Kaffir lime tree care

Kaffir Lime

Grow your own Thai spice and save money. Grown for year-round culinary interest, Kaffir Lime (Citrus hystrix ‘Kaffir’), is a dwarf fruit tree that is highly prized for its leaf which is used in different types of Southeast Asian cuisines, primarily recipes from Thailand, Indonesia, Cambodia and Laos.

Much like Bay Leaves or Lemon grass, the Kaffir leaf and the fresh lime zest of the fruit adds an enormous amount of flavor. You’ll love creating your own Thai curries and stir fries with the freshest possible ingredients.

Defined by the doubled lobed leaf that appears to be 2 different segments, the essential oil from the Kaffir Lime’s leaves are in high demand throughout the world.

The fruit is used mostly for the rind. Scrape the outside to harvest zest and add to prepared foods and drinks. The powerful juice is used for specialty household uses, and is very effective when prepared correctly.

How to Use Kaffir Lime in the Landscape

Because the Kaffir Limes pungent leaves are the primary interest, this is one the few plants that has year-round culinary purpose. If you’re a cook and love great Thai food, having a year-round source of one of the pricier main ingredients is a must.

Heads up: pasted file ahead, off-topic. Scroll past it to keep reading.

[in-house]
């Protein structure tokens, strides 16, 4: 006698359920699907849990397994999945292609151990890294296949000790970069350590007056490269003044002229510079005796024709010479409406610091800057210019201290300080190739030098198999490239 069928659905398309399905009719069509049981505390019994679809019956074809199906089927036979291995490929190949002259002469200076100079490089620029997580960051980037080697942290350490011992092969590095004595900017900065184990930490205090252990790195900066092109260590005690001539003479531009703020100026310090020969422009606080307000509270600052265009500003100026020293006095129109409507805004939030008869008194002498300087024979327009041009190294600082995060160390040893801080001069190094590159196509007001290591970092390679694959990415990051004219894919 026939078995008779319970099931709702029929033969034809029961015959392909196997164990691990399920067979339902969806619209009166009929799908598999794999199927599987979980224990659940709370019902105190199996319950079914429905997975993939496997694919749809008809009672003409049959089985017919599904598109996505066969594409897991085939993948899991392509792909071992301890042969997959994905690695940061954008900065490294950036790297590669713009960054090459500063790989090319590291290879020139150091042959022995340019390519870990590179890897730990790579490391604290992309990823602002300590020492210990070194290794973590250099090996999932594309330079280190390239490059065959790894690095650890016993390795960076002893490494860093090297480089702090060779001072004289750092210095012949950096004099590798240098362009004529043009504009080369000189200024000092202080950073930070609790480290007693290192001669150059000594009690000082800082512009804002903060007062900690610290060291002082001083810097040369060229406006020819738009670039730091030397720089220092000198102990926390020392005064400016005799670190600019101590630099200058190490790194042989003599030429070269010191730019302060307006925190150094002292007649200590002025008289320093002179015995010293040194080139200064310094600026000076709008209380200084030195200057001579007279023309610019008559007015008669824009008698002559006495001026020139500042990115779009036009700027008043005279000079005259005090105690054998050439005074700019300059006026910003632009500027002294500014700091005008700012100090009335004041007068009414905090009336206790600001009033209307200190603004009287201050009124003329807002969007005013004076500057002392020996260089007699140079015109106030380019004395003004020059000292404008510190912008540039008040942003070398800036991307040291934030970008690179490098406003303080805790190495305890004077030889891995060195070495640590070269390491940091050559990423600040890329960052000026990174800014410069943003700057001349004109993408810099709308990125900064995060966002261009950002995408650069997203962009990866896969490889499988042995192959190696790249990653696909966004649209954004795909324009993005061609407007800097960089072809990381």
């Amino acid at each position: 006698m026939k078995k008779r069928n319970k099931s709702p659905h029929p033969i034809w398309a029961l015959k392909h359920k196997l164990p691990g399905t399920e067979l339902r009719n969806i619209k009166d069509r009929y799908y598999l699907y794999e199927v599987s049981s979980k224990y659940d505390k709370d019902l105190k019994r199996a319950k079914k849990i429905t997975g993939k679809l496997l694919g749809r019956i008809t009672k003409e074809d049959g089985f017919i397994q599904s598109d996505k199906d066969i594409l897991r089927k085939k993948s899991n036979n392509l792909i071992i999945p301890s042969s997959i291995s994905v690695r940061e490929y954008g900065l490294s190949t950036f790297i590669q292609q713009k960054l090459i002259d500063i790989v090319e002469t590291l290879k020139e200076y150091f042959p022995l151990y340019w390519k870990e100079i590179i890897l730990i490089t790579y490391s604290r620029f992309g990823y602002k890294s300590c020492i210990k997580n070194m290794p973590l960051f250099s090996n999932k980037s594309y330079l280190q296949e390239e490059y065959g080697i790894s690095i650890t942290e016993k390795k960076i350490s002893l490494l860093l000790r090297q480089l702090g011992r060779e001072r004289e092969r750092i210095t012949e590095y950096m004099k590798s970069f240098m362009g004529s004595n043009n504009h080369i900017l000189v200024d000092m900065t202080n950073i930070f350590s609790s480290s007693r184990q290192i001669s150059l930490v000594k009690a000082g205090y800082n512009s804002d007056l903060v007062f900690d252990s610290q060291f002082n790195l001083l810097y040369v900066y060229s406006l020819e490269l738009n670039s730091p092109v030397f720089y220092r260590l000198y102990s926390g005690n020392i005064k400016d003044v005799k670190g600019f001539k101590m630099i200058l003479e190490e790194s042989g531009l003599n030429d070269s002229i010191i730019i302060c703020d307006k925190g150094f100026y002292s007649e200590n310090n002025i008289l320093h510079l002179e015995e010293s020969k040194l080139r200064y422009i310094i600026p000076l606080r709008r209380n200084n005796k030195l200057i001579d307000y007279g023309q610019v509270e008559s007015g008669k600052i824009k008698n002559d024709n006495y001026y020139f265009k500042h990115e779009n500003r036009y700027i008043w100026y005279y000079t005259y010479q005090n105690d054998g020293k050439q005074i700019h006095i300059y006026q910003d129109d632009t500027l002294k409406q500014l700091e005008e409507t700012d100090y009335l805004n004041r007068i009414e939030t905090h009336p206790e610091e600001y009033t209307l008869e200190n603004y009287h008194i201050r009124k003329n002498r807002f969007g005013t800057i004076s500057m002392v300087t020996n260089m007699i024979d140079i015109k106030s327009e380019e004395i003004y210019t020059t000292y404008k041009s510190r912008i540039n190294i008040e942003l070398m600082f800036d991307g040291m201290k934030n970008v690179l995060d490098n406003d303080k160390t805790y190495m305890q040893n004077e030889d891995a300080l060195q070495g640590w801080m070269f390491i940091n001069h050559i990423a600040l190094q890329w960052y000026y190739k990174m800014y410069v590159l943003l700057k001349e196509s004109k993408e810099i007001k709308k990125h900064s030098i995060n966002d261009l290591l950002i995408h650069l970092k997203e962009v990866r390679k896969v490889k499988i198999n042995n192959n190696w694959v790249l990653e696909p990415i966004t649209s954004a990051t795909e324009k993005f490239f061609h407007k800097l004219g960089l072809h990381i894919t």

Originating from Sri Lanka, a small island nation off the east coast of South Africa, the demand for the Kaffir Lime spread east into Southeast Asia and the Indonesian Islands. Today, the Kaffir Lime is known by over 20 different names worldwide.

The small tree makes a beautiful accent tree in the landscape. It can be utilized as a screen or hedge plant.

The tree’s famous foliage remains a rich dark green year-round. Kaffir Lime is a lovely little tree, with double-lobed, dark green leaves that catch the sun with their glossy sheen.

Funky fruit adds a ton of texture to the overall appearance. Use a zester and scrape lightly along a washed piece of fruit. You’ll love the extra “oomph” it adds to your meals. The small, green limes produced by your Kaffir have a bumpy exterior, an attractive addition to an already exotic appearance.

Kaffir is well adapted to container growing and will do well as an indoor-outdoor plant. As a patio plant or indoor houseplant, your Kaffir Lime is sure to bring a taste of the tropics to your home.

Because it thrives in potted environments, you can use it to decorate your front porch or patio. Its delightful citrus scent will brighten your home and landscape.

Imagine growing your very own delicious ingredients for some of the world’s most popular dishes – right at your fingertips! It doesn’t get much better than that.